Safari is offering O’Reilly books and videos for free to every K-12 student and teacher in the U.S.
This past February, Tim O’Reilly brought me into an email thread with the White House with a straightforward but urgent request — could Safari provide the delivery mechanism to make all of O’Reilly Media’s titles available to every K–12 student in America? Commitments to the President’s “ConnectED” program were lined up from a number of software, hardware, and networking companies, but connected devices would be much more useful with content included. We’re proud that we were able to say yes to something so important — and on such short notice.
It made sense for Safari to deliver on O’Reilly’s commitment, as our business is providing online access to thousands of the best books and training courses to companies and organizations of all sizes. But as we started unpacking the particulars, we uncovered more complexity than we expected. For example, there are tens of thousands of school districts across the country, each with their own IT infrastructure. It simply wouldn’t scale if providing access to every student also meant working directly with every school or district. Compliance with a set of regulations designed to protect children’s privacy (known as COPPA) meant that we couldn’t simply open up our standard platform to students.
Constraints can be wonderful in focusing attention, and fortunately the outstanding team at Safari was up for the challenge. By September 1, we had quietly opened up a beta site where any high school student could apply for access to the full collection of O’Reilly books and videos.
In conjunction with today’s White House event promoting “Future Ready Schools,” I’m thrilled to say that we have delivered on the pledge to make the full catalog of O’Reilly books and videos available for free to any K–12 student in America, more than a month ahead of our original January 2015 promise.
Ebooks are already a big part of our publishing business, and we know many of those ebooks are read on iOS devices. Having those ebooks available for sale in the iBookstore makes it even easier to find, buy, and read hundreds of O'Reilly and Microsoft Press titles on iOS devices.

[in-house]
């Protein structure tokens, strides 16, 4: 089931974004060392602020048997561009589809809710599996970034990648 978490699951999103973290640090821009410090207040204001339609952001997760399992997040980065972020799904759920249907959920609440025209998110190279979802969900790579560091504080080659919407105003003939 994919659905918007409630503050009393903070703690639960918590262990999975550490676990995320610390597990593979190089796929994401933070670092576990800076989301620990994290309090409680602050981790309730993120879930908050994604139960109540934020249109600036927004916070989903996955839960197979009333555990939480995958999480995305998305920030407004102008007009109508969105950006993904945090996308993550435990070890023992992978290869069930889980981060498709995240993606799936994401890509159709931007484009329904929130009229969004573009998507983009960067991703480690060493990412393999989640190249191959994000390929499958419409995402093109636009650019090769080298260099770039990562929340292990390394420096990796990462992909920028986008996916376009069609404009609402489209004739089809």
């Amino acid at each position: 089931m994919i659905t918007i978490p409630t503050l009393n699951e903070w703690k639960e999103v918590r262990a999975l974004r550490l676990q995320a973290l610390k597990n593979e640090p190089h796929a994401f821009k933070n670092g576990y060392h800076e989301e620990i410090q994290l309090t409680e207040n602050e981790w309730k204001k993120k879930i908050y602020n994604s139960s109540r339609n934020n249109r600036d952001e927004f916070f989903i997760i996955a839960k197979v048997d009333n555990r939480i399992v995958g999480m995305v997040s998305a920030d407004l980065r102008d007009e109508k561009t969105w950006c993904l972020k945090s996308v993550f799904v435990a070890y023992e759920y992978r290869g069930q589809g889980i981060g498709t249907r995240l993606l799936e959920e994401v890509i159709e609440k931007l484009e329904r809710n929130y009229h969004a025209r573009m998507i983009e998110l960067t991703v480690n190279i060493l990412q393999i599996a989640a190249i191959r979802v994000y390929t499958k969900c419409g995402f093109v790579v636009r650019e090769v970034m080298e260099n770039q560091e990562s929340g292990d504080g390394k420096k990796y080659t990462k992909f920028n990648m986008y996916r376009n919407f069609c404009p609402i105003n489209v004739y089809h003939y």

PDF has competition from EPUB.
We track the ebook formats customers actually download, and from the start PDF has been the dominant choice. But as this post's associated chart shows, there's been a steady shift toward other formats.
A look at the pros and cons of an Amazon-run Android market.
While the carriers see the Android Market as an opportunity to build tightly-controlled versions of the Market, non-exclusivity opens the door for companies that (a) know retailing and merchandising much better than Google, (b) aren't in the awkward position of having to play nice with the carriers, and (c) have a global presence independent of carrier coverage and relationships. Enter Amazon.
Nearly 1,000 additional O'Reilly and Microsoft Press ebooks are now available in the Kindle store, and include a special upgrade offer for access to additional formats and free lifetime updates through oreilly.com for $4.99.
More than 800 O'Reilly titles are now available in DAISY format. If you've already bought an oreilly.com ebook, you can find the DAISY files on your account page.
I spend a lot of time talking with companies that want to resell O'Reilly ebooks. Some are large companies you've certainly heard of, others are small startups that haven't yet launched. But what's remarkably consistent is that few of them offer many of the options and features we at O'Reilly consider critical for customers. Because I'm sure these will come…
We've been running an ebook "$9.99 deal of the day" promotion for some time now, and customer response has been quite positive. There's also some very interesting sales data coming out of these promotions. It's no surprise that promotional pricing increases sales; the balancing act is in making sure that overall revenue increases (offsetting the per-unit revenue decrease) as well…
Hugh McGuire's post yesterday raised some great points about what a really effective web-friendly distributed and inherently social writing platform should look like. When it comes to the software tools we use for certain classes of tasks, I always look to the software developers themselves for insight into what those tools will look and feel like. It's usually the developers…
A deep look at the ebook growth opportunities in global markets and how direct sales can offset print book cannibalization.